Graphic design is a very creative content area, and as such we employ the use of software that encourages creativity. Although it’s not a software readily available to all teachers, the Adobe CREATIVE Suite is a great software application for turning creative ideas into reality. I have to be careful that I don’t simply teach a software package, but rather encourage the software to be used as a tool to accomplish a goal.
The software may be expensive, but since it’s industry standard, there really isn’t anything students can’t do. If they can dream it up, they can make it. In fact, there’s often times that students want to accomplish something outside of what I’ve taught, and I find my self showing them new techniques within the software to accomplish their vision. It’s very rewarding to see their eyes light up with excitement when they see that they can actually do what they had in mind all along.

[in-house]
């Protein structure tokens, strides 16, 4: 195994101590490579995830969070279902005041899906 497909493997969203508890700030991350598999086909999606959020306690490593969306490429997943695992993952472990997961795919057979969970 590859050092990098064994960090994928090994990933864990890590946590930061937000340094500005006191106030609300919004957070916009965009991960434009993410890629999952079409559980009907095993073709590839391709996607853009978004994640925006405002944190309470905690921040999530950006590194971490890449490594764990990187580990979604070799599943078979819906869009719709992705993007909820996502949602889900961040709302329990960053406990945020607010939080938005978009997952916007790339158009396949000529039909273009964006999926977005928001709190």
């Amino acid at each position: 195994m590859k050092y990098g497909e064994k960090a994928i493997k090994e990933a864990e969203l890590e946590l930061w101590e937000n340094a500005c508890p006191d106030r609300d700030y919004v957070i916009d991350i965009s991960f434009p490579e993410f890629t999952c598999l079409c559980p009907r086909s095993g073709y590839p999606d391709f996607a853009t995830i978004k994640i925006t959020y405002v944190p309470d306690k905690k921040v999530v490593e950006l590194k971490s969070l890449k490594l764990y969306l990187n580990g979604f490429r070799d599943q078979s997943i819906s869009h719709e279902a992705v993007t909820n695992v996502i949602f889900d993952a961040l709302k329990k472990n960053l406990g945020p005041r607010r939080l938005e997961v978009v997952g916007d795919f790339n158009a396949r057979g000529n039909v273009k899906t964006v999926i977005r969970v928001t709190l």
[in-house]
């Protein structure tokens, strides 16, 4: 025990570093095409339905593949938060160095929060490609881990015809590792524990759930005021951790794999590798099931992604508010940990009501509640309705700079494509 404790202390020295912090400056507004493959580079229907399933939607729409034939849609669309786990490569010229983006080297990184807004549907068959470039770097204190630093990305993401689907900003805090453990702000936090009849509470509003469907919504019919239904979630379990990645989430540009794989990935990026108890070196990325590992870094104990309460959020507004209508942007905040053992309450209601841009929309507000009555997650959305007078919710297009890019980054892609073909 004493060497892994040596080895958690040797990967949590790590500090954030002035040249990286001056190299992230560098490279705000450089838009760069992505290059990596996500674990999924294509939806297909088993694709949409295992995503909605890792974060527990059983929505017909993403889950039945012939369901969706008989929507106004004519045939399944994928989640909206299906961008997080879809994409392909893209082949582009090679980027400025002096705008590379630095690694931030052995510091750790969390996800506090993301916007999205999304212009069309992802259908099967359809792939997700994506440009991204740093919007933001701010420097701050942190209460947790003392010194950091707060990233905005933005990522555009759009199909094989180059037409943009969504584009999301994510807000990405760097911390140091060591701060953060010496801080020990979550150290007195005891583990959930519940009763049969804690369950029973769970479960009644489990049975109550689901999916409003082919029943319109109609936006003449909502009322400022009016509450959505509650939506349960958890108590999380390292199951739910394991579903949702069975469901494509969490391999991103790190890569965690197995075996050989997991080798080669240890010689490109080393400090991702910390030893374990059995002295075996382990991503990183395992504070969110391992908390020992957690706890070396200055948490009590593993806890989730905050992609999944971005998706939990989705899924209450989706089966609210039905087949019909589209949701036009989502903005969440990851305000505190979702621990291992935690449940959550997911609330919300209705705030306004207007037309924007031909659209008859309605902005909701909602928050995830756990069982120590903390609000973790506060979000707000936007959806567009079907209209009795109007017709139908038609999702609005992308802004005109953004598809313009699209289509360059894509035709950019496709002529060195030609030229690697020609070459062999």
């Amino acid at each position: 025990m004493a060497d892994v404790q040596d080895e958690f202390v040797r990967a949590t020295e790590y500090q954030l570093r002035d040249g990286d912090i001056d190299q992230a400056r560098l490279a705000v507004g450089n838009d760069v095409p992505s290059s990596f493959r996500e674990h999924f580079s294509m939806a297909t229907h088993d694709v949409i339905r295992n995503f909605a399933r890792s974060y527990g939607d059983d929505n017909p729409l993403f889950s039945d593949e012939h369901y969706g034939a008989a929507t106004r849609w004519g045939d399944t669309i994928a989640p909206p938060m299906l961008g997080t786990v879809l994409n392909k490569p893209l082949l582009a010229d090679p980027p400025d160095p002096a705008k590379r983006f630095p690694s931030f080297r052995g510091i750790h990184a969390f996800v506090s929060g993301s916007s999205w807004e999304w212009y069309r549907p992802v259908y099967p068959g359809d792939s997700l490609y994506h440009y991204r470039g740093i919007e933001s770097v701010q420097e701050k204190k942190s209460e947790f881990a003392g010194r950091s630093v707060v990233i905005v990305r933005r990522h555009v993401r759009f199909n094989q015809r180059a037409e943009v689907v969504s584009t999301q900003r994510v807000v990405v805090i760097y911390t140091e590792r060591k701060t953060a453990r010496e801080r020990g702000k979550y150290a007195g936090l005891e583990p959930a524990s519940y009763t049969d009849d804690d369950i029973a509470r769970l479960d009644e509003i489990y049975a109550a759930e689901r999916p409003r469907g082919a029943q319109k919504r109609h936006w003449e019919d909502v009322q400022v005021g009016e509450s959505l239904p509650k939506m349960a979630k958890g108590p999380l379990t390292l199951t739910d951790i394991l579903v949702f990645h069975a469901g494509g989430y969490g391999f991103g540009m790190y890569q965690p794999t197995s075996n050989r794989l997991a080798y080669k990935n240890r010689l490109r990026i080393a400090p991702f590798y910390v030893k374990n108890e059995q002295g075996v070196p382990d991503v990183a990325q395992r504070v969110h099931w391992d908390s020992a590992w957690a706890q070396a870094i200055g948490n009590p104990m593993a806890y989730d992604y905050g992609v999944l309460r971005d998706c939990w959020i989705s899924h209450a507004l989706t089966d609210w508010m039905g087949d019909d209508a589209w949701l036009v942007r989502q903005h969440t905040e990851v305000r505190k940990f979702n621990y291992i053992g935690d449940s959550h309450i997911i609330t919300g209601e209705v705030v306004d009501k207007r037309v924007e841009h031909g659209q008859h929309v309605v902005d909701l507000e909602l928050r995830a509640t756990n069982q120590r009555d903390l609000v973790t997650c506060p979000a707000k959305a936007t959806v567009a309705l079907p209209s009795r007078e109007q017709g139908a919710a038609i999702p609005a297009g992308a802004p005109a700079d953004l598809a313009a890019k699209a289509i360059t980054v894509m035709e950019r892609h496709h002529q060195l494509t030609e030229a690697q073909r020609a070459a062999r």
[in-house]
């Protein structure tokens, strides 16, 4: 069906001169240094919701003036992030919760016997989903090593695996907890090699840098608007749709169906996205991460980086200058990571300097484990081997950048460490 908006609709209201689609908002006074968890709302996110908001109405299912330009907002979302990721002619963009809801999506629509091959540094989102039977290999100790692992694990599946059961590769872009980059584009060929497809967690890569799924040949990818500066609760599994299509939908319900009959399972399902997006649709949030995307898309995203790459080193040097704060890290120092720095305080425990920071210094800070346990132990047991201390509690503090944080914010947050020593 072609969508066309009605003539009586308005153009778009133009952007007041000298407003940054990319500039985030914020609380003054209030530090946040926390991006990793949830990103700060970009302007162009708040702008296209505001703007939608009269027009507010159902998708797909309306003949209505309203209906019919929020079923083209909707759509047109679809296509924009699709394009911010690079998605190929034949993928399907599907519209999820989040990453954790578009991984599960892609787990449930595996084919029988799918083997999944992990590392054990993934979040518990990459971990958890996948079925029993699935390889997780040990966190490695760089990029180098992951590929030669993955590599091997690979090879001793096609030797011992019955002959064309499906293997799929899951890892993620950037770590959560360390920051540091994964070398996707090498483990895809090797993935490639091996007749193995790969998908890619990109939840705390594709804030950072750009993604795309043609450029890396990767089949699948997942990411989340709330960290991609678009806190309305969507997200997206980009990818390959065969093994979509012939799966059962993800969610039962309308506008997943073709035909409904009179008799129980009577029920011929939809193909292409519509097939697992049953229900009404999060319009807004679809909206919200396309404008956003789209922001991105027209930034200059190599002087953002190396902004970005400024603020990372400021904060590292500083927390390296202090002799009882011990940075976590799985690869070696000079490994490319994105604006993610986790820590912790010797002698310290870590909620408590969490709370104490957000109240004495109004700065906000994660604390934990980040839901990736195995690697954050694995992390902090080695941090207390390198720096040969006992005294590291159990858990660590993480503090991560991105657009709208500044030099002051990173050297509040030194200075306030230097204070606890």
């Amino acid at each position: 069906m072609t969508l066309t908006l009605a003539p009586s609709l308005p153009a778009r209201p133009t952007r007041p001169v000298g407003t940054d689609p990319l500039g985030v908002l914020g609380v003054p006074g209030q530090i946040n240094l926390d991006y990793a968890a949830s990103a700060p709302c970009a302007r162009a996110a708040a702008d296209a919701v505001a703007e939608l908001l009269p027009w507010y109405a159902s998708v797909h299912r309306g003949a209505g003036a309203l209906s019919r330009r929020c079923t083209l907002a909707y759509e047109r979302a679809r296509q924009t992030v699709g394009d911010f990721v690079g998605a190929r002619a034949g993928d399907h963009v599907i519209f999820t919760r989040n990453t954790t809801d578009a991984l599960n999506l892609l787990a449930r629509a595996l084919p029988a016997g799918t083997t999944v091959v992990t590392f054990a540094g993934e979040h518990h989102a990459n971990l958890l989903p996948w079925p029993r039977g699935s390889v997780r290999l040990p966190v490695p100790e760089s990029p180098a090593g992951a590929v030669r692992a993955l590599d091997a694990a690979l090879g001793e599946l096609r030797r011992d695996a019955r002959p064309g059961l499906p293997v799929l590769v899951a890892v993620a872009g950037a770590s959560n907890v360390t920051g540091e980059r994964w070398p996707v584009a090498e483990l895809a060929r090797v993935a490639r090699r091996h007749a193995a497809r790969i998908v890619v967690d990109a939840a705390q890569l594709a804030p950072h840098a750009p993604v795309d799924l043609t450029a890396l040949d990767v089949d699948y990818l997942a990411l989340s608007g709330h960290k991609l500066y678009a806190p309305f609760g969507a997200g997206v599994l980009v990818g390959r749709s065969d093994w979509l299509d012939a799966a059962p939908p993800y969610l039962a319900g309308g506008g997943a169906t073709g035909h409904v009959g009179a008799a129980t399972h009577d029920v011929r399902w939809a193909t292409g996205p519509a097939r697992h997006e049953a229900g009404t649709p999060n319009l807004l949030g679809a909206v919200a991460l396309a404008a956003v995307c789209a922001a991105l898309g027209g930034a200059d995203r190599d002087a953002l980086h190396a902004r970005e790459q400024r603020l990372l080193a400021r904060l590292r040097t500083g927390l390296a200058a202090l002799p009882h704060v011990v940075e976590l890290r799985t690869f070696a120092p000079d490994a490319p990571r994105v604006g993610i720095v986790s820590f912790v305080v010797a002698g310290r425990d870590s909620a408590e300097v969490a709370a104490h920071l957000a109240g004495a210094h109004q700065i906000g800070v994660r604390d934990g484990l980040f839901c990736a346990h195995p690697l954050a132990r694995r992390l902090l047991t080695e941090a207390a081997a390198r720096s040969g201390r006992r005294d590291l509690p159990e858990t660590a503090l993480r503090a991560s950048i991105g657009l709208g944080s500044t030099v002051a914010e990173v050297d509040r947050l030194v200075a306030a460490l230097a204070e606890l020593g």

As I’ve mentioned before, my assignments are left somewhat open ended in terms of how student approach them. By doing this, I’m trying to encourage them to use their creativity, and most do. However, creativity can sometimes be the downfall of an assignment. I have students who really don’t approach assignments creatively either out of a lack of interest, or a general lack of desire to think outside of the box. These students would rather have specific, concrete criteria for their assignments. I’m not really sure how you can balance an assignment out so that it caters to both the students striving to be creative as well as those who have little to no desire to be creative.
Here’s an example piece done by one of my students this fall. In this particular project, students had to take a scenic background image, find 5 pictures, and bring them in to creative a “surreal scene.” This project utilized Adobe Photoshop and had students incorporating colorization, image resizing, feathering, and blend modes. I feel that this was one of the more creative projects I’ve seen from my students this year.